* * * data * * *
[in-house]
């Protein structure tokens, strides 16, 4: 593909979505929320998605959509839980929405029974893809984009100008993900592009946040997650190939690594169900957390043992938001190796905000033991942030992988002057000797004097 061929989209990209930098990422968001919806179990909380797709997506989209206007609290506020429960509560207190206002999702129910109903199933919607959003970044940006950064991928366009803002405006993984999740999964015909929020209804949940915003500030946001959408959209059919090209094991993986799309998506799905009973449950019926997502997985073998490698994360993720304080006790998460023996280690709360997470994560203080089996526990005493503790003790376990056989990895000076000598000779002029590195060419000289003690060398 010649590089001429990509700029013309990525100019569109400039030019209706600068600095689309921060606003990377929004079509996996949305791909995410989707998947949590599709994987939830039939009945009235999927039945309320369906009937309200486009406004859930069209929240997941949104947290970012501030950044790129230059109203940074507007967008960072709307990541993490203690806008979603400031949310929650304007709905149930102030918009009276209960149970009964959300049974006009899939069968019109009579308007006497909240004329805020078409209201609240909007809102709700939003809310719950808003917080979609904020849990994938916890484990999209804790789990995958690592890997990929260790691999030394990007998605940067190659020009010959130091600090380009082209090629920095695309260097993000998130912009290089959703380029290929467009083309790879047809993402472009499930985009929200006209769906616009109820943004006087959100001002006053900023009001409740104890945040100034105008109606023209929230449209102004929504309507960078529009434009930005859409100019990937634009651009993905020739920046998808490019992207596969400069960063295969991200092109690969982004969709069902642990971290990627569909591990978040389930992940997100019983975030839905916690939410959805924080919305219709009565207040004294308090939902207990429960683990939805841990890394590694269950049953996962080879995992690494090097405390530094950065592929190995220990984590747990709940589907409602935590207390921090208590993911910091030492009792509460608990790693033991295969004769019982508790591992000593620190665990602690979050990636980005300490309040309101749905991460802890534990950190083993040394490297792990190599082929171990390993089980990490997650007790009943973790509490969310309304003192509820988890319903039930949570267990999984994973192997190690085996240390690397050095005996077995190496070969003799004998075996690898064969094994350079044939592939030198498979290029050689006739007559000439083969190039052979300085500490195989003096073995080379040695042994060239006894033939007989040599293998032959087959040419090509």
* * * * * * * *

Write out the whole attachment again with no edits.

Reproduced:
[in-house]
């Protein structure tokens, strides 16, 4: 593909979505929320998605959509839980929405029974893809984009100008993900592009946040997650190939690594169900957390043992938001190796905000033991942030992988002057000797004097 061929989209990209930098990422968001919806179990909380797709997506989209206007609290506020429960509560207190206002999702129910109903199933919607959003970044940006950064991928366009803002405006993984999740999964015909929020209804949940915003500030946001959408959209059919090209094991993986799309998506799905009973449950019926997502997985073998490698994360993720304080006790998460023996280690709360997470994560203080089996526990005493503790003790376990056989990895000076000598000779002029590195060419000289003690060398 010649590089001429990509700029013309990525100019569109400039030019209706600068600095689309921060606003990377929004079509996996949305791909995410989707998947949590599709994987939830039939009945009235999927039945309320369906009937309200486009406004859930069209929240997941949104947290970012501030950044790129230059109203940074507007967008960072709307990541993490203690806008979603400031949310929650304007709905149930102030918009009276209960149970009964959300049974006009899939069968019109009579308007006497909240004329805020078409209201609240909007809102709700939003809310719950808003917080979609904020849990994938916890484990999209804790789990995958690592890997990929260790691999030394990007998605940067190659020009010959130091600090380009082209090629920095695309260097993000998130912009290089959703380029290929467009083309790879047809993402472009499930985009929200006209769906616009109820943004006087959100001002006053900023009001409740104890945040100034105008109606023209929230449209102004929504309507960078529009434009930005859409100019990937634009651009993905020739920046998808490019992207596969400069960063295969991200092109690969982004969709069902642990971290990627569909591990978040389930992940997100019983975030839905916690939410959805924080919305219709009565207040004294308090939902207990429960683990939805841990890394590694269950049953996962080879995992690494090097405390530094950065592929190995220990984590747990709940589907409602935590207390921090208590993911910091030492009792509460608990790693033991295969004769019982508790591992000593620190665990602690979050990636980005300490309040309101749905991460802890534990950190083993040394490297792990190599082929171990390993089980990490997650007790009943973790509490969310309304003192509820988890319903039930949570267990999984994973192997190690085996240390690397050095005996077995190496070969003799004998075996690898064969094994350079044939592939030198498979290029050689006739007559000439083969190039052979300085500490195989003096073995080379040695042994060239006894033939007989040599293998032959087959040419090509």